This is needful for a woman of large property, and still more for one who has but a trifle. If it lies in real estate, she should learn something about the values of real estate and its laws. If it lies in stocks of any kind, she should know what they represent, and watch for herself their rise and fall. It is not necessary that she should manage her property in person, any more than it is necessary that a man should build his own house; but as the wise man visits his house frequently while building, and does not leave all to even his treasure of a master-carpenter, so a woman at least needs to know how the house of her own fortunes is to be built and kept in order. Most fathers now recognize this after a fashion in the case of their own daughters; but when the daughter actually asks a question, it is much easier to reply, hurriedly, “Don't trouble your little head about that, dear,” than to spare a [190] moment to explain to her how a bank is carried on, or a joint-stock company organized. Years ago I read an admirable address by a Boston merchant, then eminent, in which he strongly urged the training of women in business habits, and the value to a husband of a wife who could understand his affairs. When I reminded his daughter the other day of this address of forty years ago, she said, with regret, “I wish he had given that instruction in his own family, but he never did.”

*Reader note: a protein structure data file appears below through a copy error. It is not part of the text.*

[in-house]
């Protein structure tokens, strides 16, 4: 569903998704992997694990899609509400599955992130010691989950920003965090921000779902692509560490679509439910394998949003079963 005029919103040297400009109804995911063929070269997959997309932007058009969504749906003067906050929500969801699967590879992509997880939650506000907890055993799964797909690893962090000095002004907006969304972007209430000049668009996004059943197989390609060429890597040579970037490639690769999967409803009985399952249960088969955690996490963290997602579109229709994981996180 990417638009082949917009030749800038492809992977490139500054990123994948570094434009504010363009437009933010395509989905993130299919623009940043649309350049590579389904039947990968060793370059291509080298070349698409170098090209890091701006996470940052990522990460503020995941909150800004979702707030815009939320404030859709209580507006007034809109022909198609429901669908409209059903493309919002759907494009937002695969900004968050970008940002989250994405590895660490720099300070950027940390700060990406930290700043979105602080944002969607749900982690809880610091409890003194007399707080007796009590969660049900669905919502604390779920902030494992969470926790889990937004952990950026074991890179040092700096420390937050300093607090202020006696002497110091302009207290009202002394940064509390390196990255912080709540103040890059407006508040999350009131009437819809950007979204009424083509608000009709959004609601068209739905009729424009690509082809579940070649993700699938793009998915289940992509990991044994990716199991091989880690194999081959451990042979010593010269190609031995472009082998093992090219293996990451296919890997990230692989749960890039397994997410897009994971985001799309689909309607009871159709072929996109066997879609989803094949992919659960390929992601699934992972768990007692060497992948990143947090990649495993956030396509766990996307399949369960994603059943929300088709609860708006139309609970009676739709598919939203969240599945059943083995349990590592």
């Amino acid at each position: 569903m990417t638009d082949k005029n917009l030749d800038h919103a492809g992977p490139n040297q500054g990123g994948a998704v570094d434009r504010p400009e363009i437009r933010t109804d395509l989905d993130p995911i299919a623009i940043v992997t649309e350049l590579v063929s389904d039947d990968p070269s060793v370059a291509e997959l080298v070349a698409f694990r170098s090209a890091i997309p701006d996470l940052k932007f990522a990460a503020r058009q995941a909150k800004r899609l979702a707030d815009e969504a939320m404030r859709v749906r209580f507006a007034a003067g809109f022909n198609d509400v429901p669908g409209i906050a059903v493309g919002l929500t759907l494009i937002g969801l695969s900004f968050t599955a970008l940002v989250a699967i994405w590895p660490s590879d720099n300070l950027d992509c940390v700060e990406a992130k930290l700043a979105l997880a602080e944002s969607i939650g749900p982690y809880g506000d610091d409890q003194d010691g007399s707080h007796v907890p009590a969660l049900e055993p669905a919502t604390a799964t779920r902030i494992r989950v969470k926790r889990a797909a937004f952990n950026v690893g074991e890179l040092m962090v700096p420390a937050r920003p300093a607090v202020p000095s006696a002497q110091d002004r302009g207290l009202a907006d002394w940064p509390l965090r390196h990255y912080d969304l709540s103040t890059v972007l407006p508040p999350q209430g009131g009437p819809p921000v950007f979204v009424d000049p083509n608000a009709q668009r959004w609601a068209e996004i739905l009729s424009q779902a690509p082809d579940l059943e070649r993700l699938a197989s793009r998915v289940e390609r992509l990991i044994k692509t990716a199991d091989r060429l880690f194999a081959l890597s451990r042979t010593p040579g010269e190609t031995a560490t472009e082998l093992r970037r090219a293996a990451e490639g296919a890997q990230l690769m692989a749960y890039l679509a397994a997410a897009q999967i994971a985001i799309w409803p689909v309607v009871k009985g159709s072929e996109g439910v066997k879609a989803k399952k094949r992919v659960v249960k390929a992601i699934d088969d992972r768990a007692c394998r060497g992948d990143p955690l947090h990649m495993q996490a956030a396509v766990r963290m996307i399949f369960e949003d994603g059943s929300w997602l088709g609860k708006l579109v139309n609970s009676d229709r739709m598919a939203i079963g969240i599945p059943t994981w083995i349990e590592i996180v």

The mysteries of the Stock Exchange may not be an essential study, but the general principles which govern investment and income are within the reach of all. The commonplaces of this knowledge-as, that something cannot usually be obtained for nothing — that a low and certain income is better than one dangerously high — that people cannot afford to play a game they do not understand with opponents who know every move of it — that the investment of even a small property should be made in a variety of directions, so as not to have all one's eggs in one basket, as the saying is-these things are not so hard to learn. If those who yearn for a tempting speculation could once comprehend that when you lend a man $1000 at exorbitant interest, he can easily pay you that interest for a year or two out of your own money, if he can then be allowed to abscond or go into bankruptcy with the rest of it, then it [191] would not be so easy to allure women into worthless “Women's banks.” The folly is not confined to women, as the victims of Grant and Ward proved; but probably those sufferers were more experienced, and therefore less the subjects of pity.

In our public schools girls are, on the whole, the best mathematicians. They know the difference between principal and interest in the arithmetic-book, and can rattle off the problem on the blackboard very quickly. What they need is, whether they are supporting themselves or not, to be encouraged to keep their own accounts, and for that purpose to have a definite allowance, and to have, if possible, a little money property of their own, in order to acquire the habit of looking after it. The busiest father or husband has time enough to answer a few plain questions, and there are little manuals of business that make the essentials much simpler things than a mayonnaise-dressing or a new chain-stitch. I will not say for girls what a respectable livery-stable keeper once said to me about boys — that the first thing is to teach them the value of a dollar. “That's what I call the corner-stone,” he added; but when one sees from the high table-land of middle life the wrecks of households made by the ignorance and over-confidence of women, one cannot help wishing that the little property they usually possess might be less exclusively a “trust fund.”